Rock Island State Park
Rock Island State Park (Photo by Mary Bergin)

From parks to pizzas and fishing to fish dinners, cure cabin fever with cafes, canoes, or a different cabin!

Eager but uneasy about leaving home turf as summer nears? Me too. I’m taking it in baby steps.

Safer-at-home time has reminded me to notice the details, rhythms and miracles of nature. Like watching a pair of blue jays at the kitchen feeder, same time on most days. Later come the flitting cardinals, and the waddling turkeys. 

Be grateful for the opportunity to pay attention. It need not end when we allow ourselves a longer leash for roaming.

First, invest in an annual Wisconsin State Parks admission sticker. This is the year to favor state parks over urban getaways, especially as the parks resume near-normal operations.

Second, craft a day trip to a less-visited park and see how that feels before committing to multiple days away in an inn, RV or tent. Try to go on a weekday instead of a weekend. 

Pack face masks, antiseptic wipes and sanitizer along with the canoe, bike, hiking shoes, or picnic basket. Remember that park buildings, including many restrooms, may still be closed. 

To truly get away from it all without leaving Wisconsin, size up rustic Rock Island State Park, our most remote because access requires two Door County ferry rides (first to Washington Island, then to Rock Island). 

One caveat: That second ferry isn’t operating until July, at the earliest.

Wherever you go, look for roads less traveled while en route – especially the 724 miles of Wisconsin Rustic Roads – and remember the adage: Good things come in small packages. That applies to rural dining too, especially where owners make it a priority to exercise caution while going about business.

For starters, consider this trio of safe-away outings. Keep in mind that business procedures and hours may change as coronavirus concerns spike or slump.

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Cafe DUTCHess in Thorp (Photo by Mary Bergin)

Café DUTCHess, Thorp: Marieke Penterman, whose goudas win international awards, began making cheese at the family’s Clark County farm in 2006. Only one year later, the Netherlands native earned a U.S. Cheese Championship gold for her Gouda Foenegreek.

The farm’s breakfast-lunch café, open since 2018, sneaks award-winning cheeses into pancakes, quesadillas and specialty burgers. It is attached to a cheese/gift shop and a quick walk from the milking parlor, where cows parade through as visitors watch and learn.

A window for drive-up orders and pickup was added this year to ease concerns about dining inside. Outdoors you’ll find picnic tables and other seat-yourself options.

Nearby: Most campsites are riverfront at 179-acre Brunet Island State Park, less than 40 miles northwest. Hike eight miles of trails or paddle through channels around the area’s undeveloped islands. 

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Delta Diner in Bayfield County (Photo by Mary Bergin)

Delta Diner, Delta: Inside a rebuilt 1940 Silk City Diner – open since 2003 in this unincorporated Bayfield County town – is a maverick attitude and comforting grub with a gourmet flair. Loyal customers own 40 percent of the diner. Adult employees began earning at least $15 per hour in 2005, when a no-tipping policy was instituted.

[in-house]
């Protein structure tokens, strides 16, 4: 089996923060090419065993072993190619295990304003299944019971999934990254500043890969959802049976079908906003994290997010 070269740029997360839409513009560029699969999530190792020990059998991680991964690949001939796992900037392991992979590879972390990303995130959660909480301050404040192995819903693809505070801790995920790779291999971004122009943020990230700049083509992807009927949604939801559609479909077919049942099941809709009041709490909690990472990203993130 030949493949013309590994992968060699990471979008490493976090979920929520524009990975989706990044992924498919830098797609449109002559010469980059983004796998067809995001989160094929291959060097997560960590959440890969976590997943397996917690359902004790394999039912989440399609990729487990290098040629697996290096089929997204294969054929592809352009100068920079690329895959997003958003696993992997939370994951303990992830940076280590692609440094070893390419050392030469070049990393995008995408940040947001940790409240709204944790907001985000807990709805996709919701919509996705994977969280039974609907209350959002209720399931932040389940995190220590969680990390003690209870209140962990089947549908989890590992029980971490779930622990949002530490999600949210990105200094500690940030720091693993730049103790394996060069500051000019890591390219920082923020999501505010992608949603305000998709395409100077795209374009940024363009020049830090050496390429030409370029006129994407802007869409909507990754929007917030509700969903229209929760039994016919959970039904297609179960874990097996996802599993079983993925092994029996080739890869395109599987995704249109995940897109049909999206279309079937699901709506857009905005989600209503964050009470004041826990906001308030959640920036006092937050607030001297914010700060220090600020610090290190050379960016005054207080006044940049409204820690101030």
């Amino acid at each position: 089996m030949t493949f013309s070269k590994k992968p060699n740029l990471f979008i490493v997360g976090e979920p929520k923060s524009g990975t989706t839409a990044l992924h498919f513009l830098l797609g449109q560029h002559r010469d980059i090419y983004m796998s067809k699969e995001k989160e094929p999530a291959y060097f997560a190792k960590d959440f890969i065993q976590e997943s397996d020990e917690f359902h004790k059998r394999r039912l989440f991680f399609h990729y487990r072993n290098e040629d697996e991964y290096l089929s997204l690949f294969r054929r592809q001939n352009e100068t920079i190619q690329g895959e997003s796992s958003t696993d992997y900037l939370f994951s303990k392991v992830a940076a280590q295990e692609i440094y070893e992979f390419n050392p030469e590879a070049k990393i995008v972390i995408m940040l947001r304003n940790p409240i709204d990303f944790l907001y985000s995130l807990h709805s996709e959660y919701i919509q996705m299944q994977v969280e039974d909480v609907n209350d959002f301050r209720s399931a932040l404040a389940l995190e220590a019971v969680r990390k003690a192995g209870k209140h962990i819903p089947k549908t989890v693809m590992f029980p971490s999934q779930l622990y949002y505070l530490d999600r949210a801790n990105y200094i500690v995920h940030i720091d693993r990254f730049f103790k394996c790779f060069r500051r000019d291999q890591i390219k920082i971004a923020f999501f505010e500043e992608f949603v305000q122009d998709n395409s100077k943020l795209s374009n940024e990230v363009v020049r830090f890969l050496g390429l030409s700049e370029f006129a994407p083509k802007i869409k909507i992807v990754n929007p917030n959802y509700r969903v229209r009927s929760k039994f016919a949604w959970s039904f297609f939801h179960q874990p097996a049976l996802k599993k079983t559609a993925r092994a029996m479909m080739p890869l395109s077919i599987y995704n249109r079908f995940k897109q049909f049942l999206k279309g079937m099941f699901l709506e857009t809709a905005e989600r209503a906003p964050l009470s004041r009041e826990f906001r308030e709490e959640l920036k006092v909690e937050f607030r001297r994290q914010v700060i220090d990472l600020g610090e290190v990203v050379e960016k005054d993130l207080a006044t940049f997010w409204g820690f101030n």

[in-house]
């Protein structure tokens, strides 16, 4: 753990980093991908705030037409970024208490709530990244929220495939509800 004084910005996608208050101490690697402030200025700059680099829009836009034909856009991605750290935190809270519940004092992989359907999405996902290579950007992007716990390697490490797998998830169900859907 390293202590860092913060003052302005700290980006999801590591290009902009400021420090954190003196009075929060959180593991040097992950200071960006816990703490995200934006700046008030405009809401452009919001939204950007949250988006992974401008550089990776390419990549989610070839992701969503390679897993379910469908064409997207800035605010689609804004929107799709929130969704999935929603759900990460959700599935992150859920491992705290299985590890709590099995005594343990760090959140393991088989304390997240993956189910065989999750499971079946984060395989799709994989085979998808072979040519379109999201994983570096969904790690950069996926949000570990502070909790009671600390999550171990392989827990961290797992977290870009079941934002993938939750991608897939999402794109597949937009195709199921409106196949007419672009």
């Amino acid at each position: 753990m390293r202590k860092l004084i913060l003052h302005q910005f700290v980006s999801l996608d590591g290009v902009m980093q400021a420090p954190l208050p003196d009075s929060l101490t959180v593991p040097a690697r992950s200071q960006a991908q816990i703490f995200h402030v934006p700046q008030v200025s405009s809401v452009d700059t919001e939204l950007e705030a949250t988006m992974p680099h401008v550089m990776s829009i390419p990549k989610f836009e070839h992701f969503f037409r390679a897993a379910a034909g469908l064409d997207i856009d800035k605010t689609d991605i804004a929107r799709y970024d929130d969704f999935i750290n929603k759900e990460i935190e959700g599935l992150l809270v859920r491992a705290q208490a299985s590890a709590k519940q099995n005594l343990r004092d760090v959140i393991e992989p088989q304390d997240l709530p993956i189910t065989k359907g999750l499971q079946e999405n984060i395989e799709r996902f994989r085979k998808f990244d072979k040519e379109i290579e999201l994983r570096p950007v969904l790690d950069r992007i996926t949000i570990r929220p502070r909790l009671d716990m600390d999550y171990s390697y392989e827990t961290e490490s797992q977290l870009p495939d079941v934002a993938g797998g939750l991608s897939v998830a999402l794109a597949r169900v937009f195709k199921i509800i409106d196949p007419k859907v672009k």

“We are as anxious as anybody to return to some sense of normalcy with our business,” owner Todd Bucher says. “But we will base the steps we take in the next weeks on the best scientific and public health information available to us.” 

Until then, expect curbside-only service: Stay inside your vehicle to eat on the premises (and maybe get a free coffee refill). Blue plate specials include Green Chili Sweet Potato Hash. Slabs of steak and chuck meat marinate overnight before being ground on the morning of Burger Monday. Patties are served seven ways, in addition to the house-made black bean and wild rice veggie burger.

Twenty miles northwest is Brule River State Forest for trout fishing or whitewater rafting. The 44-mile-long waterway is nicknamed “River of Presidents” because Chief Executives from Coolidge to Eisenhower have cast a line. 

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Co-owner Emily Fradenburgh of Sawmill Pizza and Brew Shed in Polk County.

Sawmill Pizza and Brew Shed, near Clear Lake: Seasonal pizza nights, usually at farms, are tourist draws in far western Wisconsin. Pies made with locally sourced ingredients bake quickly in outdoor stone ovens, but customers typically linger until sunset. It’s all about the pleasant drive and destination as well as the food.

Dustin Booth and Emily Fradenburgh were married in 2013 at his family’s old sawmill site. They later turned it into a weekend pizza business. The roomy Polk County property, next to a 13-acre pond in quiet Echo Valley, became a wedding reception venue for other couples after his licensed beer brewing began in 2017. 

Sawmill Pizza and Brew Shed in Polk County (Photo by Mary Bergin)

Emily and Dustin began this season by selling pre-ordered pizzas and $10 crowlers of beer to-go, with hopes of inching back to normal. “This is something we’re working on every day and we will get there,” they promise, via Facebook.

About 25 miles northwest is Interstate State Park, the oldest state park in Wisconsin. It is an end point for the Ice Age National Scenic Trail and contains a segment of Saint Croix National Scenic Riverway. Across the St. Croix River, via U.S. 8, is Minnesota’s Interstate State Park.